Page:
Bishops have released hundreds of pages of resources to help guide the Church of England (CoE) towards making decisions on issues of identity, sexuality and marriage within two years.
Decisions on questions around same-sex relationships must be made “with some urgency”, according to a 480-page tome aimed at finding a way forward past deep divisions within the Church.
Churchgoers are being urged to “listen and learn together” by engaging with the Living In Love And Faith resources, which took three years to produce by around 40 people.
It is hoped discussions from now until late 2021 will help the CoE make “whatever decisions are needful for our common life regarding matters of identity, sexuality, relationships and marriage”.
Potential scenarios following the period of engagement will be laid out, with a view to the House of Bishops putting any proposals before the General Synod in 2022.
The book, which is accompanied by podcasts, videos, a course and library of online resources, reads: “Some of those differences of view relate to the ethics and lifestyle of opposite sex relationships and some relate to questions around gender and pastoral provisions for transgender people.
“Most pressing among our differences are questions around same-sex relationships, and we recognise that here decisions in several interconnected areas need to be made with some urgency.”
The suite of resources is thought to be the most extensive work in this area by any faith group in the world.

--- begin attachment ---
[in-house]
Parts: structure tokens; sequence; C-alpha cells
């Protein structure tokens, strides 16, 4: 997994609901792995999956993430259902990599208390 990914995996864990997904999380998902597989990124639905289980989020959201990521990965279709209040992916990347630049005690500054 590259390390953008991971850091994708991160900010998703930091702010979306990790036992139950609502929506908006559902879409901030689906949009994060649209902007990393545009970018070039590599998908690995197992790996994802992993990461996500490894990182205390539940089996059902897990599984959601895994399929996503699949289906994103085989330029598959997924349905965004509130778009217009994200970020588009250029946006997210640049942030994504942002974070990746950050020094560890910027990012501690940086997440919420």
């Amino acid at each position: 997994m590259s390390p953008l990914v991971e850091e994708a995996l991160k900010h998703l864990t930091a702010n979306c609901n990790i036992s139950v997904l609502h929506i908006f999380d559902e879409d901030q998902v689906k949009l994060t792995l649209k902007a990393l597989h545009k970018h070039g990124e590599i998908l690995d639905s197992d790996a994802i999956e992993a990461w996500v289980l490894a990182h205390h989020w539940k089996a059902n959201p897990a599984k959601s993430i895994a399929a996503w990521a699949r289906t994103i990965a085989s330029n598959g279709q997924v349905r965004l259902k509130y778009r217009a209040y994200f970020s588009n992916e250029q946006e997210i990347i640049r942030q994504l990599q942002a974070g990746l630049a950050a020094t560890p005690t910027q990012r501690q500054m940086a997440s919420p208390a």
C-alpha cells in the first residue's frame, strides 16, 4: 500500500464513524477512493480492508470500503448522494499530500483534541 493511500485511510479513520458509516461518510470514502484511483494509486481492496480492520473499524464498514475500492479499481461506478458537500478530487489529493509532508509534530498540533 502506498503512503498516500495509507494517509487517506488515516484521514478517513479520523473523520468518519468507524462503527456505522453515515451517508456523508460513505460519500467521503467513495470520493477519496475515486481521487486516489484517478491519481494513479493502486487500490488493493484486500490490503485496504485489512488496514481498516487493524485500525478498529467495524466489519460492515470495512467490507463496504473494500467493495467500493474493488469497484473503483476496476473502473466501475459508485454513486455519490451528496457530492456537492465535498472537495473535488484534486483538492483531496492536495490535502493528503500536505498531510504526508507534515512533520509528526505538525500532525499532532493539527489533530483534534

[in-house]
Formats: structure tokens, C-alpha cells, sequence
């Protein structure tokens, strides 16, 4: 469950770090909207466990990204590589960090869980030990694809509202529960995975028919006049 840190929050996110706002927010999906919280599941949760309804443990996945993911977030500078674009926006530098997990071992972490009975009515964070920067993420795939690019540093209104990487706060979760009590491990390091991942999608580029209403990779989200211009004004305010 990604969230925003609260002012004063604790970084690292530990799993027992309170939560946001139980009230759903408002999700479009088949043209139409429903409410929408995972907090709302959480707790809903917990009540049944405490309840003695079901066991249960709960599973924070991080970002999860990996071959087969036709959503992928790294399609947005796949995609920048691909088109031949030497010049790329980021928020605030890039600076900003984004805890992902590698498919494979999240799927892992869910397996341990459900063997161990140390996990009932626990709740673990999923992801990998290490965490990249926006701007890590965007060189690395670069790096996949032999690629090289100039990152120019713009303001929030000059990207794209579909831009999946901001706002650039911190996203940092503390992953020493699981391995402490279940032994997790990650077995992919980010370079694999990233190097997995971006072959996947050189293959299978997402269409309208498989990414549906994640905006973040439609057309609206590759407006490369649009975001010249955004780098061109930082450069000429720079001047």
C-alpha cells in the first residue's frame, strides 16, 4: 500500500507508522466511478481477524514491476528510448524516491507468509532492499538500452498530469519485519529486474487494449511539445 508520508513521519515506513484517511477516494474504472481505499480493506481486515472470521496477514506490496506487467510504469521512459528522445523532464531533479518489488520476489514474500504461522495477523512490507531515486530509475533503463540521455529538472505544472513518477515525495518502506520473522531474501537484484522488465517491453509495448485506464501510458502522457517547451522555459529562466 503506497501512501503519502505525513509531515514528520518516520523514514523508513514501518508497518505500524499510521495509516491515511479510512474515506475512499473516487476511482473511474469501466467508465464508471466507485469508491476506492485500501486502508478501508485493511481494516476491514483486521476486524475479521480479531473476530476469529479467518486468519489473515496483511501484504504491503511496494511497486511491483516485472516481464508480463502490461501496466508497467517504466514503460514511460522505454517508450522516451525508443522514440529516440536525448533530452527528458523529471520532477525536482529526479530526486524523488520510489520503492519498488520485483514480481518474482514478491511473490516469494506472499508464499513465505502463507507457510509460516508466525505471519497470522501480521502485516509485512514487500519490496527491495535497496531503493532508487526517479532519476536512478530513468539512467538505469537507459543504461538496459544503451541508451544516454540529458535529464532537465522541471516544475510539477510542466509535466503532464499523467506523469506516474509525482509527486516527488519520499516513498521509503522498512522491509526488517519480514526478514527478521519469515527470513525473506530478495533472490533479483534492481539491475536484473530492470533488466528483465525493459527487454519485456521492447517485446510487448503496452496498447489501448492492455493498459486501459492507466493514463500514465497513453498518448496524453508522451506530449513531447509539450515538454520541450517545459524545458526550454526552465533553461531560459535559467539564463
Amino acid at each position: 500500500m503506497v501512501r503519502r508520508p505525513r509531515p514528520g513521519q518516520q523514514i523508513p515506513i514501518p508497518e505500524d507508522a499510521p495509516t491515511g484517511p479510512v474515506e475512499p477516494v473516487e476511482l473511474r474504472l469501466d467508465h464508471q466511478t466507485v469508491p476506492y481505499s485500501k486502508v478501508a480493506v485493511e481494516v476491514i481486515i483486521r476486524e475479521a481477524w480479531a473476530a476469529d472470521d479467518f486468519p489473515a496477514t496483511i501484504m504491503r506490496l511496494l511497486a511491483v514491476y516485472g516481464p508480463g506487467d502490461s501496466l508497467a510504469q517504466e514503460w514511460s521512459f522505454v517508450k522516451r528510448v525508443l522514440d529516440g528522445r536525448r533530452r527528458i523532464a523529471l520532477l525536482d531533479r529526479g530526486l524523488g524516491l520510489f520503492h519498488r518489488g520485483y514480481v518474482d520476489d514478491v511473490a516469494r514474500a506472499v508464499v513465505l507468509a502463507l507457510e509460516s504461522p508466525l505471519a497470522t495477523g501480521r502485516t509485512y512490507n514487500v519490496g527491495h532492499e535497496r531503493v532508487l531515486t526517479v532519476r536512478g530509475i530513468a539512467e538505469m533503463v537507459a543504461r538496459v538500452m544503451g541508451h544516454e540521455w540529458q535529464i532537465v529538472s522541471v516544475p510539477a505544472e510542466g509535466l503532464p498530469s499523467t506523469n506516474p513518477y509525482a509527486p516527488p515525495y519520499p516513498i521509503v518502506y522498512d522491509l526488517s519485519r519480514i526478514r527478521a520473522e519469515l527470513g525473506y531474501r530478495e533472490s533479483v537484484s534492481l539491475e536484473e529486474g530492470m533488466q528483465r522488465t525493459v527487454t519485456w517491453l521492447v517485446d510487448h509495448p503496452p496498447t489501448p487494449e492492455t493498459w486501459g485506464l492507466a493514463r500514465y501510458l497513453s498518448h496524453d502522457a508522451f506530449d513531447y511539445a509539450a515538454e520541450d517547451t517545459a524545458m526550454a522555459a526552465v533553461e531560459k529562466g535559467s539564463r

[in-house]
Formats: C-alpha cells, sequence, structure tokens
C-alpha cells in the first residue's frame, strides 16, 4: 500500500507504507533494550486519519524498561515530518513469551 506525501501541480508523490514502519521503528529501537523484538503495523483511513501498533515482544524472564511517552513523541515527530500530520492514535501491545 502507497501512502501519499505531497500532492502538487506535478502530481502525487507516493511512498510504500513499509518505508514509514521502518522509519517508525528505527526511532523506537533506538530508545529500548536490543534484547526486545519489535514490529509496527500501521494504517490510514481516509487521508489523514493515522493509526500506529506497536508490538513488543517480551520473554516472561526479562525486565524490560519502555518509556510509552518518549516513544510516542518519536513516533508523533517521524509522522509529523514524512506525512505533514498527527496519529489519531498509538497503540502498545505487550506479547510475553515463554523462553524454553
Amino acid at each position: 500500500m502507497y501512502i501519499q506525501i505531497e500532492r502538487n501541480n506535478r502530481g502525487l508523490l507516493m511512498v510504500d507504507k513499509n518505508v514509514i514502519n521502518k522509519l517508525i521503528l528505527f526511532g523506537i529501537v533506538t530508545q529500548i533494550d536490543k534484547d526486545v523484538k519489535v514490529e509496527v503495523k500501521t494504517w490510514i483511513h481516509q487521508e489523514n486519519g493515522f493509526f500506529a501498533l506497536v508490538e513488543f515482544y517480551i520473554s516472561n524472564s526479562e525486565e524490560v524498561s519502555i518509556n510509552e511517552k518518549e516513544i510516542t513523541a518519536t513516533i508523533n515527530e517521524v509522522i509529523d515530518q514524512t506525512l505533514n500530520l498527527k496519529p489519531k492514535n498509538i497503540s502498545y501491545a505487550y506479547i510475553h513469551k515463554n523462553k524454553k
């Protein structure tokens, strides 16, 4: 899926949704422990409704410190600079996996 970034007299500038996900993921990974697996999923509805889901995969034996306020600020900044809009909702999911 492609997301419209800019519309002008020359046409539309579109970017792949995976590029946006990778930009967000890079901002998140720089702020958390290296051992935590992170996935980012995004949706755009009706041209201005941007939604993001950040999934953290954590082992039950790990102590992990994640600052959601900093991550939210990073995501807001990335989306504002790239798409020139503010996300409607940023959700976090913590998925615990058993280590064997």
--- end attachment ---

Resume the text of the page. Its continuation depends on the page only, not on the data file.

Bishop of Coventry Christopher Cocksworth, speaking at a briefing to launch the learning material, agreed that a question he wants people to discuss is whether the CoE could conduct same-sex marriages.
He said this is “only one question among many that we want people to engage with in a really serious way”.
During the briefing, bishops acknowledged the Church has not always been a safe place for LGBTI+ people.
In a foreword to the resources, the Archbishop of Canterbury, Justin Welby, and Archbishop of York, Stephen Cottrell, recognised the “huge damage and hurt” that has been caused.
They write: “As soon as we begin to consider questions of sexual identity and behaviour, we need to acknowledge the huge damage and hurt that has been caused where talk of truth, holiness and discipleship has been wielded harshly and not ministered as a healing balm.
“Especially amongst LGBTI+ people, every word we use – quite possibly including these in this very foreword, despite all the care we exercise – may cause pain.”
The Church should be “deeply ashamed and repentant” for the hurt and “unnecessary suffering” caused, they add.
However, while many people may wish the church could “jump to a quick decision”, they write that discernment will require time.
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